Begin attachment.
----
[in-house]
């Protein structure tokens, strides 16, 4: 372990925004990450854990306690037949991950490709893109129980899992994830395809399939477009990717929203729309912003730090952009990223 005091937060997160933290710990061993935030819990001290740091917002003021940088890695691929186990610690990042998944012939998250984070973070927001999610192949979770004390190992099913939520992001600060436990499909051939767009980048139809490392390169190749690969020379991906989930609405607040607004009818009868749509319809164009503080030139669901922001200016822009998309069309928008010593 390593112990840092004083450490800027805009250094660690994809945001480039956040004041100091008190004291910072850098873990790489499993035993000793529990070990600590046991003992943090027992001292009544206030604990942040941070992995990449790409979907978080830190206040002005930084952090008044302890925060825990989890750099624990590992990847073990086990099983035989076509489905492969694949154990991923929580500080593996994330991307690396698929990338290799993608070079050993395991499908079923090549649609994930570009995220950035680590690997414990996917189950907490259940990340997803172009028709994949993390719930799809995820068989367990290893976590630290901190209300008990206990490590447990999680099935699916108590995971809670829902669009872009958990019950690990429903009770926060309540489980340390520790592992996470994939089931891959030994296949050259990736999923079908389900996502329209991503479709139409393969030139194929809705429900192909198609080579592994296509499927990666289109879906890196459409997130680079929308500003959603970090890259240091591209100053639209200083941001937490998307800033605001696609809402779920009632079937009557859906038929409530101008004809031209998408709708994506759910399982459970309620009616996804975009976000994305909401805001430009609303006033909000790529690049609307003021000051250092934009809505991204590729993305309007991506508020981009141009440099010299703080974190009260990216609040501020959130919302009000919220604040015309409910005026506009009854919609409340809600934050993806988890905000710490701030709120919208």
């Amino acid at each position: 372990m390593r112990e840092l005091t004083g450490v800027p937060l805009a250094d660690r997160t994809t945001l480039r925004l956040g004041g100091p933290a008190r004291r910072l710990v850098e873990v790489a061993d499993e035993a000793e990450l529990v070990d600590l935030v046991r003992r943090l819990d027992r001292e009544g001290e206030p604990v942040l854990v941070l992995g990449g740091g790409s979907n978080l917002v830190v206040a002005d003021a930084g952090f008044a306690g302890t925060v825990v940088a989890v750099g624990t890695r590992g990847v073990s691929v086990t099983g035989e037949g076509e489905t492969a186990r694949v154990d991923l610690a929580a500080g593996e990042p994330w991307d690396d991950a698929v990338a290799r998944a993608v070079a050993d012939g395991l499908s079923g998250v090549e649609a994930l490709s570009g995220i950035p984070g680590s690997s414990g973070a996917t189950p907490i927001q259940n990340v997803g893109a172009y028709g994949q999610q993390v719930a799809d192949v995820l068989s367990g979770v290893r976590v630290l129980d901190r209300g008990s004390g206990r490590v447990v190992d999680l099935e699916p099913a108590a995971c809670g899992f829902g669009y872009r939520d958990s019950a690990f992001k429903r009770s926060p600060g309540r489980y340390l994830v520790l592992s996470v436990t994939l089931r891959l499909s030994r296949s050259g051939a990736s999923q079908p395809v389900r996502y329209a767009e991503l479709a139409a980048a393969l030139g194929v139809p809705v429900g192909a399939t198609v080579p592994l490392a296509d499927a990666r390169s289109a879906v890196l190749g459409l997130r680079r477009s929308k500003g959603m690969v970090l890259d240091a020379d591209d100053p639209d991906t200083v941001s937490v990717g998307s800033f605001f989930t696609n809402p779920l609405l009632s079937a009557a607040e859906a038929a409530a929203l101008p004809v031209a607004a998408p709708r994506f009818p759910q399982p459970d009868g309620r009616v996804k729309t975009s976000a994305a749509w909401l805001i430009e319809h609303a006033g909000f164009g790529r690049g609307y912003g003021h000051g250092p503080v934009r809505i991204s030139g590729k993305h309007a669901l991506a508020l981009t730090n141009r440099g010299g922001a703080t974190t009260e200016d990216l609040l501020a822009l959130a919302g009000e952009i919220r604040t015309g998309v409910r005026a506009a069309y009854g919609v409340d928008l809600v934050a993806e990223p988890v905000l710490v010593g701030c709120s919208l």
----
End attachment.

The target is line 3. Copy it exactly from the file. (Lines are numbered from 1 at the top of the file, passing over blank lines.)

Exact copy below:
């Amino acid at each position: 372990m390593r112990e840092l005091t004083g450490v800027p937060l805009a250094d660690r997160t994809t945001l480039r925004l956040g004041g100091p933290a008190r004291r910072l710990v850098e873990v790489a061993d499993e035993a000793e990450l529990v070990d600590l935030v046991r003992r943090l819990d027992r001292e009544g001290e206030p604990v942040l854990v941070l992995g990449g740091g790409s979907n978080l917002v830190v206040a002005d003021a930084g952090f008044a306690g302890t925060v825990v940088a989890v750099g624990t890695r590992g990847v073990s691929v086990t099983g035989e037949g076509e489905t492969a186990r694949v154990d991923l610690a929580a500080g593996e990042p994330w991307d690396d991950a698929v990338a290799r998944a993608v070079a050993d012939g395991l499908s079923g998250v090549e649609a994930l490709s570009g995220i950035p984070g680590s690997s414990g973070a996917t189950p907490i927001q259940n990340v997803g893109a172009y028709g994949q999610q993390v719930a799809d192949v995820l068989s367990g979770v290893r976590v630290l129980d901190r209300g008990s004390g206990r490590v447990v190992d999680l099935e699916p099913a108590a995971c809670g899992f829902g669009y872009r939520d958990s019950a690990f992001k429903r009770s926060p600060g309540r489980y340390l994830v520790l592992s996470v436990t994939l089931r891959l499909s030994r296949s050259g051939a990736s999923q079908p395809v389900r996502y329209a767009e991503l479709a139409a980048a393969l030139g194929v139809p809705v429900g192909a399939t198609v080579p592994l490392a296509d499927a990666r390169s289109a879906v890196l190749g459409l997130r680079r477009s929308k500003g959603m690969v970090l890259d240091a020379d591209d100053p639209d991906t200083v941001s937490v990717g998307s800033f605001f989930t696609n809402p779920l609405l009632s079937a009557a607040e859906a038929a409530a929203l101008p004809v031209a607004a998408p709708r994506f009818p759910q399982p459970d009868g309620r009616v996804k729309t975009s976000a994305a749509w909401l805001i430009e319809h609303a006033g909000f164009g790529r690049g609307y912003g003021h000051g250092p503080v934009r809505i991204s030139g590729k993305h309007a669901l991506a508020l981009t730090n141009r440099g010299g922001a703080t974190t009260e200016d990216l609040l501020a822009l959130a919302g009000e952009i919220r604040t015309g998309v409910r005026a506009a069309y009854g919609v409340d928008l809600v934050a993806e990223p988890v905000l710490v010593g701030c709120s919208l």